Warsaw Security Pact


The Warsaw Security Pact, more formally the Treaty of Friendship, Cooperation and Mutual Assistance, was entered into on May 14, 1955. It solidified the Soviet Union's control over its Eastern European satellite states, specifically Albania, Bulgaria, Czechoslovakia, the German Democratic Republic (East Germany), Hungary, Poland, and Rumania. In the years that followed, the Soviets and these satellites were referred to collectively as the Warsaw Pact—an alliance that lasted until the collapse of Communism in the Warsaw Pact states in the late 1980s and early 1990s.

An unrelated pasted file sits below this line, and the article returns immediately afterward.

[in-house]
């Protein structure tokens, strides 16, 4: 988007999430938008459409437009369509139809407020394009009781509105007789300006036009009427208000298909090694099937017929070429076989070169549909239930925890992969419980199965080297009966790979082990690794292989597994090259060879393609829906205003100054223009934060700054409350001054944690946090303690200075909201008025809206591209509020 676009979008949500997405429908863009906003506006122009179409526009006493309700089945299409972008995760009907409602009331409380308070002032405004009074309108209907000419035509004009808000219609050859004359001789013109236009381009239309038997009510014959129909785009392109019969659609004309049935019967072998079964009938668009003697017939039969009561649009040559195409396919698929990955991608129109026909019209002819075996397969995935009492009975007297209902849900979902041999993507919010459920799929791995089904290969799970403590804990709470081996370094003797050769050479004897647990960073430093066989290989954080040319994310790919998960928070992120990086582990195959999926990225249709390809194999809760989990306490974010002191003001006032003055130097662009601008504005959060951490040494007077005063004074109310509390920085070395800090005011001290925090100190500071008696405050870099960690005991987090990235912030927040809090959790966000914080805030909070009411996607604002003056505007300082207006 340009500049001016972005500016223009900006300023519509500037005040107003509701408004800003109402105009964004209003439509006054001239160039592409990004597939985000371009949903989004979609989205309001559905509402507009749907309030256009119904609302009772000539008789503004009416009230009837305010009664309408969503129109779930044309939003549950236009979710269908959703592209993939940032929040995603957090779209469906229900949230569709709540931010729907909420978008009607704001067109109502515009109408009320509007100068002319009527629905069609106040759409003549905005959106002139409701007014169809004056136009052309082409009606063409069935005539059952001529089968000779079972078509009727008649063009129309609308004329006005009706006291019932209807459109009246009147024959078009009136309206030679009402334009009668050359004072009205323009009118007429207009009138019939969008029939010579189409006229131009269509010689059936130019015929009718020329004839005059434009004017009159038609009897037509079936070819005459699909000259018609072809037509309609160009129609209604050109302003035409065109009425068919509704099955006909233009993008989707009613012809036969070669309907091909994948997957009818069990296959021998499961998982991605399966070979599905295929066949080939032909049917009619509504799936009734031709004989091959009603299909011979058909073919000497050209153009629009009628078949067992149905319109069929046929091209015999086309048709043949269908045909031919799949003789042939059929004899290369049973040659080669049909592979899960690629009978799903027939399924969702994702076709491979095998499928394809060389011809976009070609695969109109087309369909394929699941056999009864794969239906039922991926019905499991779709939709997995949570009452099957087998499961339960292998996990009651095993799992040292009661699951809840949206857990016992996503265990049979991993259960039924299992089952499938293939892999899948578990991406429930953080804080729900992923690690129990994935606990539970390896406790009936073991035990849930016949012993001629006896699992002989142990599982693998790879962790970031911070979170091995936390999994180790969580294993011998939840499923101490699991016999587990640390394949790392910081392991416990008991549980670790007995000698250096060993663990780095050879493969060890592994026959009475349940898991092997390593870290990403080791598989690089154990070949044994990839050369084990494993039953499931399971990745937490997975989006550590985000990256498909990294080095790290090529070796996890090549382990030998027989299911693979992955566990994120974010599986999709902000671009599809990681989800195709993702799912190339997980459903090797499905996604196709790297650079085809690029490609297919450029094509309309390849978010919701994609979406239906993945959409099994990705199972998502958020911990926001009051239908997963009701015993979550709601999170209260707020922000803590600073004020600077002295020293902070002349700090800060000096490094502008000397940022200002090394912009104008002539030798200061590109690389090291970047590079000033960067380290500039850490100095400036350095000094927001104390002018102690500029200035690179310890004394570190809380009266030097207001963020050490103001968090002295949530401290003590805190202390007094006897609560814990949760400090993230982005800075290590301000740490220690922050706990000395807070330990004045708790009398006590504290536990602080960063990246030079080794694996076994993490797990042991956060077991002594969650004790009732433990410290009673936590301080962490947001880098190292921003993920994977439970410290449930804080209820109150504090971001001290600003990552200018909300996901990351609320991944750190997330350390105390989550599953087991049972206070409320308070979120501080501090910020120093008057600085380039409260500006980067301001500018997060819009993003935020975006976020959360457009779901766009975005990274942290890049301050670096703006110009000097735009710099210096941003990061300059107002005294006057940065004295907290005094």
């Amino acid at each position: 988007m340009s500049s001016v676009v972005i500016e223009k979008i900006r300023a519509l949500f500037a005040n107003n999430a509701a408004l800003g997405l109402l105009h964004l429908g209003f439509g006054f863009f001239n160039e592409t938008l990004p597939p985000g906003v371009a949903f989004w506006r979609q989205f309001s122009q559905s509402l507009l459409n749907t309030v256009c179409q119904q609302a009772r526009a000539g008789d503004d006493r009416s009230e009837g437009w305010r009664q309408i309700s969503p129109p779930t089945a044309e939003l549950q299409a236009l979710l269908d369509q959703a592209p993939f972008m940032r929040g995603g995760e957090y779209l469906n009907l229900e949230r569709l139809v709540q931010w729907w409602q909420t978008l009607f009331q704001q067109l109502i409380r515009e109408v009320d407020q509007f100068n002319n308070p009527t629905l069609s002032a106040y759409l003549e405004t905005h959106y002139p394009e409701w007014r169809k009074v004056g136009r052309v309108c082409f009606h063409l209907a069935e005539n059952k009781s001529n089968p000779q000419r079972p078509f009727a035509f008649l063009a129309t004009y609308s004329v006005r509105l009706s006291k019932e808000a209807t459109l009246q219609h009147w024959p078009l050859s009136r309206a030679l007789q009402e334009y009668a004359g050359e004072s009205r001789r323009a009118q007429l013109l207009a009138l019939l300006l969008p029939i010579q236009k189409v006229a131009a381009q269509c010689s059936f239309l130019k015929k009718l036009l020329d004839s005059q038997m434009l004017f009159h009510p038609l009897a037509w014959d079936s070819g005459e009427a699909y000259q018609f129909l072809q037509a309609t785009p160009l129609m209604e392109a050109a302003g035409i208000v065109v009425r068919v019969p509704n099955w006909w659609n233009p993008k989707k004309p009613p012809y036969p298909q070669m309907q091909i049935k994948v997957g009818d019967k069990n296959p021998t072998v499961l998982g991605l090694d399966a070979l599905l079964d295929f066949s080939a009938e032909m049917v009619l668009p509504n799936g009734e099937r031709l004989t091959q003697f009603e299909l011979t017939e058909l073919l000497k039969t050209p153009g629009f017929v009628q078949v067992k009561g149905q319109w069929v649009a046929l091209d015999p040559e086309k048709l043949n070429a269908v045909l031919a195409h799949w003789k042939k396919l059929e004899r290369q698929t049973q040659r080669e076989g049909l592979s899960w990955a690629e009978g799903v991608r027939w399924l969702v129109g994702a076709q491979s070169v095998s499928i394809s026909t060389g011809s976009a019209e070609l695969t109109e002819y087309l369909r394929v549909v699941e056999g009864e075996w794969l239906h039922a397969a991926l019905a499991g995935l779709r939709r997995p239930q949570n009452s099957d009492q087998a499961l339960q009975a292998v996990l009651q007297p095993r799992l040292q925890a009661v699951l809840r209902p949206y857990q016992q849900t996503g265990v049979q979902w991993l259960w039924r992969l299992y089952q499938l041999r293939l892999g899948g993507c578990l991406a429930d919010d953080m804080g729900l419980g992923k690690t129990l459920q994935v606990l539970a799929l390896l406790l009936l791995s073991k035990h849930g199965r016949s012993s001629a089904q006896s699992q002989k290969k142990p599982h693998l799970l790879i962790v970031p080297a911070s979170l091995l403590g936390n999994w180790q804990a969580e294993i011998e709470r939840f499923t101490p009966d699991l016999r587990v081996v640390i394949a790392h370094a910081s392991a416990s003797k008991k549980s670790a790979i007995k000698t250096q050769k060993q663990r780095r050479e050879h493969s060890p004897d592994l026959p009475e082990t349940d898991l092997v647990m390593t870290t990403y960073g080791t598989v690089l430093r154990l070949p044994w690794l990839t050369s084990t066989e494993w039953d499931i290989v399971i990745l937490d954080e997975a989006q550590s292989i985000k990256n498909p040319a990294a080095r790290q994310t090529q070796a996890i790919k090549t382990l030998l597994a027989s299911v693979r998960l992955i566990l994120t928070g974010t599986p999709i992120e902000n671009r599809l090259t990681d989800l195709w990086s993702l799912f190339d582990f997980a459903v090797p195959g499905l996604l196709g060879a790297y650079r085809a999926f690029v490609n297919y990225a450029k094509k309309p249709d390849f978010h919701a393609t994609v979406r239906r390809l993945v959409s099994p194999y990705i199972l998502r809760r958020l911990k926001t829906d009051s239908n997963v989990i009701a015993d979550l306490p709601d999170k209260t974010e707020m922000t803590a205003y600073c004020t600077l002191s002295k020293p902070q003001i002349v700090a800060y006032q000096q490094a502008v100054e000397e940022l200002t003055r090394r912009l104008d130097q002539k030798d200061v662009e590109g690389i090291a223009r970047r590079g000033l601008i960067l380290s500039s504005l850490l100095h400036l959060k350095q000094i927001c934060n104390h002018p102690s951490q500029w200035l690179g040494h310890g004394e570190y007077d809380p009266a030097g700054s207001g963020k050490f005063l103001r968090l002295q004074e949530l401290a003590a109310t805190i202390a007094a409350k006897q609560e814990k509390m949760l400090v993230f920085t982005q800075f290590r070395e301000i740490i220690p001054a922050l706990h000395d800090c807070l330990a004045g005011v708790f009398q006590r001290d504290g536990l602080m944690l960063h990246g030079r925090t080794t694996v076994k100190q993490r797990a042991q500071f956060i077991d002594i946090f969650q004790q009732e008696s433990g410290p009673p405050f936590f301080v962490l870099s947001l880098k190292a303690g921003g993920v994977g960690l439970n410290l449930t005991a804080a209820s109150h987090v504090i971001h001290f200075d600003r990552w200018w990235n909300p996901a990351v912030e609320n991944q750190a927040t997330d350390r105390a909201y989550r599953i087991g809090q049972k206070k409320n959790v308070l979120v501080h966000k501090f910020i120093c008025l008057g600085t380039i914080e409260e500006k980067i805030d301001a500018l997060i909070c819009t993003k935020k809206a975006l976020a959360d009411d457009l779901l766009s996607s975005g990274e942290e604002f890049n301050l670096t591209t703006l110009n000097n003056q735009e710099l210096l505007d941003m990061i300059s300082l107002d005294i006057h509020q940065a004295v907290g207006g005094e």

The Warsaw Security Pact was created at the instigation of the Soviet Union. Prompting the formation of the alliance was the admission of the Federal Republic of Germany (West Germany) to the North Atlantic Treaty Organization (NATO) in May 1955—just nine years after the Allies had defeated Nazi Germany in a world war that the Soviet Union claimed cost its nation 20 million lives. Through the formation of the...